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Thursday, July 3, 2008

Solar Powered Trash Compactor Pilot Program Comes to Roosevelt Island

Dick Lutz of the Main Street WIRE sends along the following information and photo above.

RIOC this morning installed a solar-powered BigBelly Trash Compactor at the Island subway station, and invites residents to use it for household trash. The $4,000 unit compacts 150 pounds of trash, using power from batteries recharged by solar cells that cover the top of the unit. The unit installed here is for demonstration purposes, but RIOC thinks more might eventually be set up elsewhere on the Island. The technician setting up the unit said it needs about two hours of solar recharging each day.
RIOC's Sylvia Giralde explains further:
I wanted to inform you that as part of one of many eco-friendly initiatives RIOC in undertaking, an Eco-friendly Pilot Program is one of them. This initiative consists of a solar-paneled trash compactor and recycler which will be placed in front of the train station as of tomorrow, July 3. The compactor, otherwise known as the BigBelly, uses solar energy to compact trash and has the capacity of 4x-5x a regular receptacle. The initiative is not meant to replace the recycling bins in the residential buildings but as an addition to the Island for visitors, commuters, and residents walking about the Island.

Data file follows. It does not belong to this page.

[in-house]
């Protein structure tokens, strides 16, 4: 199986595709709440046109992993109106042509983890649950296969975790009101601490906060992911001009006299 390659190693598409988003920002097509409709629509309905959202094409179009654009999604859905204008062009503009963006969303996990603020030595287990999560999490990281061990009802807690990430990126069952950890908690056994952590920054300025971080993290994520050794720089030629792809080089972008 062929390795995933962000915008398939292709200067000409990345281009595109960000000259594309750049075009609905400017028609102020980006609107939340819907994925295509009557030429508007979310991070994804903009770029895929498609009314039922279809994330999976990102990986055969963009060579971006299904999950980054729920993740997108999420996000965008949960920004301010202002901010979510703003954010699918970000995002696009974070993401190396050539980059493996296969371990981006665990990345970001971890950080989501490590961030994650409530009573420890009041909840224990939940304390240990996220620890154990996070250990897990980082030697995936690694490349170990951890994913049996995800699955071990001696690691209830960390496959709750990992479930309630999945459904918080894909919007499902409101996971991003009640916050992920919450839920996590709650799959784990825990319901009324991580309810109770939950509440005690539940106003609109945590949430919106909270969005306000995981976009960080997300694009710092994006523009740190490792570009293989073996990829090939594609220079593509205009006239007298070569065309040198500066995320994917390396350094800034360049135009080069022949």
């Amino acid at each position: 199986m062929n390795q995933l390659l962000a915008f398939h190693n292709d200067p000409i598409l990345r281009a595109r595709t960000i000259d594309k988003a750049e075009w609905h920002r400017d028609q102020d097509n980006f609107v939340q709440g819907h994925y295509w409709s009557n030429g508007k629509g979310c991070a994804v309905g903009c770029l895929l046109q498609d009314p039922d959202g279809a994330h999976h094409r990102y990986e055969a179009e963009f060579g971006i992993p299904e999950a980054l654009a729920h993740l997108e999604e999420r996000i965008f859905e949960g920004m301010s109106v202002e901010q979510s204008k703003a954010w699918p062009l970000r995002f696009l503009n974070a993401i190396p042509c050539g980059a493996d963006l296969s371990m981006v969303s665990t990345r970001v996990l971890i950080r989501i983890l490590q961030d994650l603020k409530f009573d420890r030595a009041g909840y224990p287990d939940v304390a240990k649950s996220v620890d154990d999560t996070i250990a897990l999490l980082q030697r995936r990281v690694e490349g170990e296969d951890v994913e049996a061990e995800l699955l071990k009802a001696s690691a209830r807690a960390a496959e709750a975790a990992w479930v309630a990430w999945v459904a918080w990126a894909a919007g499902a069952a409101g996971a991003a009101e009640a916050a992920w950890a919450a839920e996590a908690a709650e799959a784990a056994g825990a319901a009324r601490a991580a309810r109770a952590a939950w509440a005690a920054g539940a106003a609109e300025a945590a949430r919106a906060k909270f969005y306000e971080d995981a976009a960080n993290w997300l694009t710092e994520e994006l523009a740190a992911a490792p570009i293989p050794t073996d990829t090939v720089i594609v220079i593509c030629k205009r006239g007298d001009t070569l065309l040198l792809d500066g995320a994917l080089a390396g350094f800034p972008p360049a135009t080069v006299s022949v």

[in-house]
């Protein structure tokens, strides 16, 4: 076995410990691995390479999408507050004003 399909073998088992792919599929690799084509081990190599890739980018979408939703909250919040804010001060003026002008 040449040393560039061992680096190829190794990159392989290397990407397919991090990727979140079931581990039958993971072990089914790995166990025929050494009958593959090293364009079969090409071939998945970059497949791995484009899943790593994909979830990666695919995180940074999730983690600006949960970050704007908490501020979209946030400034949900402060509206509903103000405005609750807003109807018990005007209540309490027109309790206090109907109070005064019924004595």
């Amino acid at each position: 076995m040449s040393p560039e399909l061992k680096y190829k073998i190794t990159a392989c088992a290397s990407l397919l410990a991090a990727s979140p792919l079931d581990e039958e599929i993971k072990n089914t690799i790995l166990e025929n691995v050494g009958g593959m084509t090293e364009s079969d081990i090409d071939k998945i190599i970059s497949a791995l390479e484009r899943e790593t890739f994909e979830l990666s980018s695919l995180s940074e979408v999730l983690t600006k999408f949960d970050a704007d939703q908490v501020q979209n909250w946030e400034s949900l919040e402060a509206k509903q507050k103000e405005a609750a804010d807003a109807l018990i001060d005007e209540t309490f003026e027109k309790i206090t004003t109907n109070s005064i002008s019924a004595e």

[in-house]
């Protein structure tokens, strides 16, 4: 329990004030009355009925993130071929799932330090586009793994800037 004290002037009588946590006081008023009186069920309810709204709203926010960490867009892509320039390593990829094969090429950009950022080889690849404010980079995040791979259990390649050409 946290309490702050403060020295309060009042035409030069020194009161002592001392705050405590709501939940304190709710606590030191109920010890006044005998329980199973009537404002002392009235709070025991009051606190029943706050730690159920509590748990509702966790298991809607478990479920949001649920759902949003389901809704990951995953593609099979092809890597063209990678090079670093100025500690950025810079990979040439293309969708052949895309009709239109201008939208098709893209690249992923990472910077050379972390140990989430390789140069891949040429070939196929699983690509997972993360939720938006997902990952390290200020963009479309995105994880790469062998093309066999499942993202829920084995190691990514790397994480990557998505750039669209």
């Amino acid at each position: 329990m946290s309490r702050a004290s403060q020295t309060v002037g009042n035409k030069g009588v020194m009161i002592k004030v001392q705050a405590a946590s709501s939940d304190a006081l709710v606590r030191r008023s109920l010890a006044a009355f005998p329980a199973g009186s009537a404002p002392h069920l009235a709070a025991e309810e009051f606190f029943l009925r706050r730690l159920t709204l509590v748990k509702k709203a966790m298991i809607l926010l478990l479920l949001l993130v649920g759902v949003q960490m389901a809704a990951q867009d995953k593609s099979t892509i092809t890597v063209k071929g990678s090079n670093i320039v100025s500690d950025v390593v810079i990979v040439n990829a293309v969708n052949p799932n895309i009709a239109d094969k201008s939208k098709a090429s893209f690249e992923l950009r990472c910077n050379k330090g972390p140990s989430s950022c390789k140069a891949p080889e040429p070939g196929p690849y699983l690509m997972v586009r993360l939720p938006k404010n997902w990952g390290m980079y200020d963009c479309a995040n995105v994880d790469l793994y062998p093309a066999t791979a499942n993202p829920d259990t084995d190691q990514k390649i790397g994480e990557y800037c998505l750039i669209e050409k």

The way the technology works is as the trash begins to fill up in the BigBelly trash compactor, the solar powered motion sensor causes the trash to compact. The recycler does not compact recyclables.

This initiative reduces the amount of trash collection frequency, which in turn reduces emissions of pollutants into the air, lowers cost all around, and provides for a 'greener' island.

Please feel free to contact me should you have any further questions about this exciting initiative!
Roosevelt Island 360 has more on the Big Belly Trash Compactor.

UPDATE 7/8 - The Daily News reports today that NYC is not interested in using the Big Belly Trash Compactor because
... after a two-unit trial, found them impractical, a Sanitation Department spokesman said.

He cited four sticking points: the cost, the complexity of emptying them, the confusion people had telling it apart from a mailbox and the small trash opening.

"We have no plans to implement BigBelly in the city," said Sanitation Department spokesman Matt LiPani. "It may be good for the BIDs, but it's not good for the city."

But Franklin Cruz, the president of BigBelly's Bronx-based distributor, Direct Environmental Corp., disagreed. He noted that he sold two to the city's Department of Citywide Administrative Services in June.

"I don't understand their rationale. BigBelly has a tremendous track record," Cruz said. "I think the city will come around."

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